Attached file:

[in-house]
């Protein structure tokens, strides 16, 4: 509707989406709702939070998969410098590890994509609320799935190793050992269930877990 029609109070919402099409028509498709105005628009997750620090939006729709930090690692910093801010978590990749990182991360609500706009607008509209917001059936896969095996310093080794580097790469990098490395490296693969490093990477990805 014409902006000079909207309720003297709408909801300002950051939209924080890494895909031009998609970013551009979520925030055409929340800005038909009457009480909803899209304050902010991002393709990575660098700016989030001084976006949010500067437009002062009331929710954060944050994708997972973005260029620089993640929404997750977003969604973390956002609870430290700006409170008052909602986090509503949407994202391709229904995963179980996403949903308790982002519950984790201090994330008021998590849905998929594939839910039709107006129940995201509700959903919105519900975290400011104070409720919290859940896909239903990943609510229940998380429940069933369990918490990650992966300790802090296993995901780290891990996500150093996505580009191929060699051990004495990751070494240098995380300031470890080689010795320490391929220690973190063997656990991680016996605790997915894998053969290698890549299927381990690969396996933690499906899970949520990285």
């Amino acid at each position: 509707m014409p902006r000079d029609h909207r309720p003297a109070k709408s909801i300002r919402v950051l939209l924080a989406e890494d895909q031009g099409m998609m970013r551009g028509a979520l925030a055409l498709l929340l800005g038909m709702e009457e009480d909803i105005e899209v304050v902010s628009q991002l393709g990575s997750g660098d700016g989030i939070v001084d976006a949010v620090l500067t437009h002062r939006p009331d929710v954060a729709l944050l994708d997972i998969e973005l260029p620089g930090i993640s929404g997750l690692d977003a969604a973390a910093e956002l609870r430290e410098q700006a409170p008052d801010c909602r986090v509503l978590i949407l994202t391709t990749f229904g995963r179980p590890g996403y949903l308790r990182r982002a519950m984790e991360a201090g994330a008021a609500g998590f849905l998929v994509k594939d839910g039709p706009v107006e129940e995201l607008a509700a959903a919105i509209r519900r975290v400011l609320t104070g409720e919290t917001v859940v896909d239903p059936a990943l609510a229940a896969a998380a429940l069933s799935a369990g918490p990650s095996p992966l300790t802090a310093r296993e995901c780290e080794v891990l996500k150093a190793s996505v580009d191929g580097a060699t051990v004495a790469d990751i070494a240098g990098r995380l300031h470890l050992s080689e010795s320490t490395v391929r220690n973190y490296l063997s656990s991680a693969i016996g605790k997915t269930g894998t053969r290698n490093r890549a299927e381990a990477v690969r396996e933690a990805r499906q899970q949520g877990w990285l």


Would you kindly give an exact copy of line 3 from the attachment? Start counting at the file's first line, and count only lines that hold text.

């Amino acid at each position: 509707m014409p902006r000079d029609h909207r309720p003297a109070k709408s909801i300002r919402v950051l939209l924080a989406e890494d895909q031009g099409m998609m970013r551009g028509a979520l925030a055409l498709l929340l800005g038909m709702e009457e009480d909803i105005e899209v304050v902010s628009q991002l393709g990575s997750g660098d700016g989030i939070v001084d976006a949010v620090l500067t437009h002062r939006p009331d929710v954060a729709l944050l994708d997972i998969e973005l260029p620089g930090i993640s929404g997750l690692d977003a969604a973390a910093e956002l609870r430290e410098q700006a409170p008052d801010c909602r986090v509503l978590i949407l994202t391709t990749f229904g995963r179980p590890g996403y949903l308790r990182r982002a519950m984790e991360a201090g994330a008021a609500g998590f849905l998929v994509k594939d839910g039709p706009v107006e129940e995201l607008a509700a959903a919105i509209r519900r975290v400011l609320t104070g409720e919290t917001v859940v896909d239903p059936a990943l609510a229940a896969a998380a429940l069933s799935a369990g918490p990650s095996p992966l300790t802090a310093r296993e995901c780290e080794v891990l996500k150093a190793s996505v580009d191929g580097a060699t051990v004495a790469d990751i070494a240098g990098r995380l300031h470890l050992s080689e010795s320490t490395v391929r220690n973190y490296l063997s656990s991680a693969i016996g605790k997915t269930g894998t053969r290698n490093r890549a299927e381990a990477v690969r396996e933690a990805r499906q899970q949520g877990w990285l």